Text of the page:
What are the Different Types of Silicone Fluid?
There are many types of silicone fluid, which is manufactured using silicon, which differ in color and viscosity. The fluid's appearance ranges from colorless and the consistency of water to dark brown, thick and semisolid. These variations combined with other physical properties allow the use of silicone products in a number of situations. Silicone fluid is generally used in its raw form or combined with other materials to make polymers or emulsions.
As this fluid exhibits resistance to extreme hot or cold temperatures and is water repellent, silicone applications are frequently seen in various types of industrial products including lubricants for automotive vehicles and machinery. Silicone oil is a component of synthetic engine oils and brake or hydraulic fluids. In spray form, silicone lubricant might be used for anything from bicycle chains to tool and die molds.
The substance can provide a glossy, protective coating and is frequently an additive in paints or automotive polishes and waxes. Silicone fluid also has many household applications as an adhesive, sealant or repair product due to its water repellent properties. Liquid silicone rubber is often used to seal the joints in aquarium walls and applied in bathrooms or kitchens to prevent water leakage. It is commonly employed to seal tile around counters or shower stalls and to seal pipe joints and water faucets in plumbing.
Bathing, shaving and numerous personal hygiene products also contain silicone components. Hair products incorporate silicone fluid because it retains moisture, provides detangling, minimizes frizzing and adds shine. Since it traps moisture and repels the harmful effects of the sun, silicone fluid is often an ingredient in bath oils, conditioners and sunscreens.
Amino silicone fluid combined with textile fibers often provides fabric softening. It's resistance to heat and moisture may be beneficial when used on clothing or furniture. Since it is naturally temperature resistant and non-conductive properties, silicone frequently comprises components of various electronic gadgets. This fluid also resists foaming, which makes it useful in a variety of products, from household detergents and antacid medications to commercial cooking oils.
The medical industry typically uses silicone fluid based products for a number of purposes, including lubrication for insertion devices. The coating on syringes and scalpel blades is also made from silicone. Physicians commonly use liquid silicone to replace the vitreous humor of an injured eyes and it is the substance used in cosmetic implants because it contains natural antimicrobial features.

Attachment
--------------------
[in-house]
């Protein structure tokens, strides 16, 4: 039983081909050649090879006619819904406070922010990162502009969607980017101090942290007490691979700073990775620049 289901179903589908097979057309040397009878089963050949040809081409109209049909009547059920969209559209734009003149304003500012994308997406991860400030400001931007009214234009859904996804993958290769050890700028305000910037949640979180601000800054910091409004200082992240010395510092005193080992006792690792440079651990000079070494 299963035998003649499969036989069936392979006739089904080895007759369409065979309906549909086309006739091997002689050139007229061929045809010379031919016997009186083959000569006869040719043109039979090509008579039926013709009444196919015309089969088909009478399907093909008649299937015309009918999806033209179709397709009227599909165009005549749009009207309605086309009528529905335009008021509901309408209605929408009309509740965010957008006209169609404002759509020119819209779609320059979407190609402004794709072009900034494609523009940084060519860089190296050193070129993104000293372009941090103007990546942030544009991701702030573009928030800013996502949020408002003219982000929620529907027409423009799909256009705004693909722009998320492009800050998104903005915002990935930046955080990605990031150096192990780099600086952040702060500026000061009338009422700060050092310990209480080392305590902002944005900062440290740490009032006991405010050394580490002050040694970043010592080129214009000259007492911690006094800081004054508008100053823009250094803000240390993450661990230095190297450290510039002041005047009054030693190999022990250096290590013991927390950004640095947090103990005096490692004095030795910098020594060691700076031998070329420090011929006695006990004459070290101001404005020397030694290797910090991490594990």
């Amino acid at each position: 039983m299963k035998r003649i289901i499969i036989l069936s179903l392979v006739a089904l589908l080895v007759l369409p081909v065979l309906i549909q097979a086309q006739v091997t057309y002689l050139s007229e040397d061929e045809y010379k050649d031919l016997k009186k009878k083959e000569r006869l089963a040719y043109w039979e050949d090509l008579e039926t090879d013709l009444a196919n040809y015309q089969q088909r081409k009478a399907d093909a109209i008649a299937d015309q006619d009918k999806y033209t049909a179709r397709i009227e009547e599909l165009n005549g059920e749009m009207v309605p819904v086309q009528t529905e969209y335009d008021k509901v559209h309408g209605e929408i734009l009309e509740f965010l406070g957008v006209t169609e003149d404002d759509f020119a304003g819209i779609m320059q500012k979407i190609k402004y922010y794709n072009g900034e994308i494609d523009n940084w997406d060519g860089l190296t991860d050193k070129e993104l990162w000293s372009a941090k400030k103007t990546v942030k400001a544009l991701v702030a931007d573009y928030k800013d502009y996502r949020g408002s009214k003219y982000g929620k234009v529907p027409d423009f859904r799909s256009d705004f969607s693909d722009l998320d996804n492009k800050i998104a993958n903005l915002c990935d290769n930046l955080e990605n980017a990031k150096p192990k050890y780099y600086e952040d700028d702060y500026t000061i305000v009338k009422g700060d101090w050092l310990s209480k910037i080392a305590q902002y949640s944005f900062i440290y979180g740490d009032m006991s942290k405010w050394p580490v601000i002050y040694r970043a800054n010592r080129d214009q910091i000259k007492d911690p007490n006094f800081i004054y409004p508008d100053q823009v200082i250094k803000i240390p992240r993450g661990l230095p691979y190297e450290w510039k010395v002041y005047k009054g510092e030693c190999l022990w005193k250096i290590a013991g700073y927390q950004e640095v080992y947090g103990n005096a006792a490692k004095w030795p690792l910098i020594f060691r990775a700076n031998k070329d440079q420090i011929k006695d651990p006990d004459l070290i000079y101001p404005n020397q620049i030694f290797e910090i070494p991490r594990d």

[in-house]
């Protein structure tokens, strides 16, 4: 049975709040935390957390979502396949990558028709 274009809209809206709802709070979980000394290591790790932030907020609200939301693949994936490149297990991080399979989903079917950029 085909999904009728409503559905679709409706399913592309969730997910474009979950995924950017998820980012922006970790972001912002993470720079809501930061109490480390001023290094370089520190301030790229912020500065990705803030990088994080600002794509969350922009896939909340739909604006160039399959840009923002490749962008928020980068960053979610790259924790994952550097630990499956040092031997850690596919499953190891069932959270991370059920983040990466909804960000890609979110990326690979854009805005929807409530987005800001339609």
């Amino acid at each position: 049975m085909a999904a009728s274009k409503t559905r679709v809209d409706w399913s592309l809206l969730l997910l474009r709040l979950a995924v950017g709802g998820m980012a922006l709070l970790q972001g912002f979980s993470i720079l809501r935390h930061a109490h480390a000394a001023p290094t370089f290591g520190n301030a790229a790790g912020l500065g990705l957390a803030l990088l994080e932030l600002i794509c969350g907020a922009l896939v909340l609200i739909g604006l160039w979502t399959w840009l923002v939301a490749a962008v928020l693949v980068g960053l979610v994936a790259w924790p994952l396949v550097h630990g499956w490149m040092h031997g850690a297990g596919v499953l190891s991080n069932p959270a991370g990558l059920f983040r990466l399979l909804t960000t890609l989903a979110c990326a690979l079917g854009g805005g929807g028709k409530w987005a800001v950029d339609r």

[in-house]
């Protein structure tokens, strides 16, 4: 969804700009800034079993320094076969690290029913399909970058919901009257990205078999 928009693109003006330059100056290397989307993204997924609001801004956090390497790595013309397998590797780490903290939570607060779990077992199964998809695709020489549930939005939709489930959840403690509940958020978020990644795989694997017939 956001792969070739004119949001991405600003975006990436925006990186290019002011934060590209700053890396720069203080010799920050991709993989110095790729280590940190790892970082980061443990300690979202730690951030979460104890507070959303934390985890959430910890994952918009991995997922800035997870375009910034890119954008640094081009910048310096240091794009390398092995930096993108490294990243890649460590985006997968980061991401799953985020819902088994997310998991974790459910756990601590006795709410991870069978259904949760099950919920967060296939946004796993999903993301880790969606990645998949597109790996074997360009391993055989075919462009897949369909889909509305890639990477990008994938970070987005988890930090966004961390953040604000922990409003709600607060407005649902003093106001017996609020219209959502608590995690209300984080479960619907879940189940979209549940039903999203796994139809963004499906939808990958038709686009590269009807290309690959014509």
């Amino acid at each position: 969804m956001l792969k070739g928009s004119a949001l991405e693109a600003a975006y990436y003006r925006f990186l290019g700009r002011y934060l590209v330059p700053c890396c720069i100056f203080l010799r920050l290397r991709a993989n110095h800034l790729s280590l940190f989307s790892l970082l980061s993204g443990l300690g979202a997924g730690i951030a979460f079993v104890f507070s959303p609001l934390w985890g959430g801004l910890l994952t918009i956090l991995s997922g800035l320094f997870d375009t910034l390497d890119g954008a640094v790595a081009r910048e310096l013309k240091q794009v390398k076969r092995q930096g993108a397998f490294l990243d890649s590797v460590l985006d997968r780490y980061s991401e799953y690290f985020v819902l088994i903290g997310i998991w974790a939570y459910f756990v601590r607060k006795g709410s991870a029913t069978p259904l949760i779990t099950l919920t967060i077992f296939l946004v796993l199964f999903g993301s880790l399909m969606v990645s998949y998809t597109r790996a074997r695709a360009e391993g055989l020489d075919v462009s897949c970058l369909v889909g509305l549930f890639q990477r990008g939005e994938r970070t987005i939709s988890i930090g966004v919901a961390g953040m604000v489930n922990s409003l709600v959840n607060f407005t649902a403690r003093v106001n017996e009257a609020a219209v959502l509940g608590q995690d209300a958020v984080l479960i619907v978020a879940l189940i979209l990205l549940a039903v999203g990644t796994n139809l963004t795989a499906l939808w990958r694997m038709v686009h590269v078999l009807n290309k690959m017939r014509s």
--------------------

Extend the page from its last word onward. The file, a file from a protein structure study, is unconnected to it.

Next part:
@NathanG - Silicone is useful for a lot of things. Of course rubber silicone is an obvious application for mending stuff around the house, but you can even use it for artistic purposes.
If you like to build crafts you can use silicone to create your own mold. It’s very adaptable and you can use different stencils to shape the final mold, and add dye for color as needed.
@Charred - Here’s my word of advice. If you use silicone oil, don’t switch back to regular oil. Do not go back and forth between silicone and regular oil.
As a matter of practice you should always stay with the same type of oil but this is even truer when you’re talking about switching between synthetic stuff and natural stuff. It will mess up your engine if you keep switching.
@MrMoody - It's interesting that you mention viscosity. Someone recommended that I should use silicone oil when I do my oil changes. I was wondering what everyone thought of that.
Supposedly the silicone products have better viscosity and are better for your engine. I really don’t know the difference. Isn’t the silicone stuff synthetic?
All I know is that it costs a lot more to use the silicone oil than it does to use the petroleum based product.
I use silicone every day. It’s in my hair gel. I am sure it’s in other silicone spray products but I know for a fact that it’s in my hair gel. I can attest that the stuff really works.
Sometimes I use too much hair gel and when I go to the stylist they have to cut through all the “goop” from my gel. They usually spray it with water to loosen it up.
Really with these products it’s true that just a little dab will do you, like the old commercial used to say. I think the thing what holds the hair in place is the viscosity of the silicone.
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